Terms

    Carbon Footprinting

    A carbon footprint assesses the life cycle GHG emissions of goods and services (collectively referred to as “products”) based on key life cycle assessment techniques and principles. Similar to an LCA all life cycle stages are included, from resource extraction, manufacturing, use through to disposal or recycling.

    Specific guidelines for Carbon Footprinting are currently provided in the PAS 2050:2008 (Publicly Available Specification from the British Standards Institute), but an ISO standard is under development. The requirements for a Carbon Footprint as specified in the PAS 2050 are very similar to those for an LCA. In fact, the PAS builds on existing life cycle assessment methods established through ISO 14040 and ISO 14044 (PAS 2050:2008).

    The key difference to LCA is that a Carbon Footprint assesses only a single environmental impact category global warming, and does not assess other potential environmental impacts, such as non-greenhouse gas emissions, acidification, eutrophication, toxicity, biodiversity, or any other social and economic factors.

    For a free copy of the PAS 2050:2008 and guidelines for PAS 2050 click here: http://shop.bsigroup.com/en/Browse-by-Sector/Energy--Utilities/PAS-2050/

    CO2 equiv. Emission factor

    Based on life cycle inventory acheter viagra data all greenhouse gas emissions related to a specific process are summed up into one emission factor which is expressed as kg CO2 equivalents.

    Greenhouse gas accounting
    Greenhouse gas accounting is a term sometimes confused with LCA or greenhouse gas footprinting. In general terms Greenhouse gas accounting refers to the greenhouse gas emissions related to a specific company, or even a country, but would not to the life cycle of a product or service.
    Life Cycle Costing

    Life Cycle Costing (LCC) refers to the economic aspects along the life cycle of a product or service. This can be combined with an Environmental Life Cycle Assessment.

    Life Cycle Inventory Data

    The ‘life cycle inventory’ is the result of the second step of an LCA. All inputs and outputs related to a product are collated in this step. Inputs and outputs are in this case defined as ‘interventions with the environment’ this means that inputs are resources and outputs would be emissions to air, water and soil. The inventory would for example quantify all greenhouse gas emissions related to a product, e.g. 2 kg of CO2, 0.5 kg of Methane etc.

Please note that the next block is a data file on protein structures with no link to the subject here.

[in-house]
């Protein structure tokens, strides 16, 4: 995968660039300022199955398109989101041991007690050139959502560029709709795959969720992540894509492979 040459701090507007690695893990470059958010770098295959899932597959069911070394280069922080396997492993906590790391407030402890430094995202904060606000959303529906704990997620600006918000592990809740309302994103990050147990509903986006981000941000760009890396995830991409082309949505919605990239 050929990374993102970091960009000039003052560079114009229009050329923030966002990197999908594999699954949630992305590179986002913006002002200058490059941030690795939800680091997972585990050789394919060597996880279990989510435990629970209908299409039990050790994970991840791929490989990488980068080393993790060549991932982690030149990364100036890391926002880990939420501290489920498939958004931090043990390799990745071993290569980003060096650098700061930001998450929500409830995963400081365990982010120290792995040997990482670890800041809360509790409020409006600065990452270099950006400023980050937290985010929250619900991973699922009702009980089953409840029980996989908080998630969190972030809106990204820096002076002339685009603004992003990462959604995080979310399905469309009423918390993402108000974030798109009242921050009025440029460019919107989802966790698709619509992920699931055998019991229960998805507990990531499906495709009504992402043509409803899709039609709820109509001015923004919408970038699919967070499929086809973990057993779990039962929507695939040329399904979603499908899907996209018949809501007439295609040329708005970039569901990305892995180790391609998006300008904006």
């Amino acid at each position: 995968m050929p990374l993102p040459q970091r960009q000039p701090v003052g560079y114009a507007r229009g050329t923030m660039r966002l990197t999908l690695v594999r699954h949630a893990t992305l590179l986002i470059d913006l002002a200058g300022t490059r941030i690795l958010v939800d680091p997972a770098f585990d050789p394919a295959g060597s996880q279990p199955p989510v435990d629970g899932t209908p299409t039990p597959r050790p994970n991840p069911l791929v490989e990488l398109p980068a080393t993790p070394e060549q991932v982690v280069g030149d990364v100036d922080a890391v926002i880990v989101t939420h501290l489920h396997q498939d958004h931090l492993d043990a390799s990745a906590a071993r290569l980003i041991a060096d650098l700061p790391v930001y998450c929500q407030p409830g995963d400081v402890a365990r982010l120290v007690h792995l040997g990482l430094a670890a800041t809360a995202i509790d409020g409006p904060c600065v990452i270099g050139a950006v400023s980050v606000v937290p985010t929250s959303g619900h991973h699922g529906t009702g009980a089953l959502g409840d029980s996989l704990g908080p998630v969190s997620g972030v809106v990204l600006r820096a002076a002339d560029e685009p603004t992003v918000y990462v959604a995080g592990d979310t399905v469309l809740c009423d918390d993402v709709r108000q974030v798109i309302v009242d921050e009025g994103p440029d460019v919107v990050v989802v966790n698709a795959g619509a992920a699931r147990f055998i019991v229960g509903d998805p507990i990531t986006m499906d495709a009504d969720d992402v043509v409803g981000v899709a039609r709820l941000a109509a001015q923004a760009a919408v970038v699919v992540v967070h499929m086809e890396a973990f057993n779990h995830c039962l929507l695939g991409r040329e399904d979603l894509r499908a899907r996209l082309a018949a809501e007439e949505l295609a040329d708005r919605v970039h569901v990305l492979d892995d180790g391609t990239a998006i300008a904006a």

Life Cycle Management

    Life Cycle Management (LCM) is the integration of life cycle thinking strategies into business practice or policy making with the aim to continuously improve a product system, or policy development processes. An example would be the implementation of recommendations from an LCA study into a production process.

    LCM is not a single tool or methodology but describes a framework for organisations to structure activities and product-related information to improve product environmental sustainability. A range of tools and approaches may be used in LCM implementation including for example: LCA, eco labels, corporate sustainability reporting, environmental management systems.

    For further information see:

    www.unep.fr/shared/docs/publications/LCM_guide.pdf?site=lcinit&page_id=F14E0563-6C63-4372-B82F-6F6B5786CCE3

    www.landcareresearch.co.nz/publications/researchpubs/LCM_Briefing.pdf#search="life cycle management"

    Life Cycle Thinking

    Life Cycle Thinking is an environmental management approach based on taking a holistic whole life cycle approach to product and service systems. A whole life cycle approach extends from raw materials extraction and processing through to product manufacture, delivery, use, and finally on to waste management and recycling. This is often referred to as a “cradle to grave” or a “cradle to cradle” approach.

    The advantage of Life Cycle Thinking is that strategies for environmental improvement, may integrate strategies for consumption, production as well as end of life, therefore preventing a piecemeal approach. Taking a life cycle approach also avoids improving environmental impacts at one stage of the life cycle, but unintentionally creating environmental impacts in another stage of the life cycle, or shifting impacts from one geographic area to another, or from one environmental medium to another, so called “problem shifting”.

    Life Cycle Thinking refers to the mainly qualitative concept of identifying the stages of the life cycle and/or the potential environmental impacts of greatest significance. This can be used in early stages of a design brief or in an introductory discussion of policy measures. Following a qualitative Life Cycle Thinking, a quantitative approach such as Life Cycle Assessment could then be used to further investigate, or substantiate the findings from Life Cycle Thinking.

    For example of life cycle thinking see “Why take a life cycle approach”: http://lcinitiative.unep.fr/includes/file.asp?site=lcinit&file=B4287A36-ED08-43D3-A9A0-5CA916AB59C6

    Water Footprint
    The water footprint is an indicator for the total water use of the life cycle of a product. Similar to a full LCA or a carbon footprint this includes water used in the manufacturing processes as well as in the use phase of a product. An ISO standard for Water footprinting, similar to carbon footprinting, is currently under development.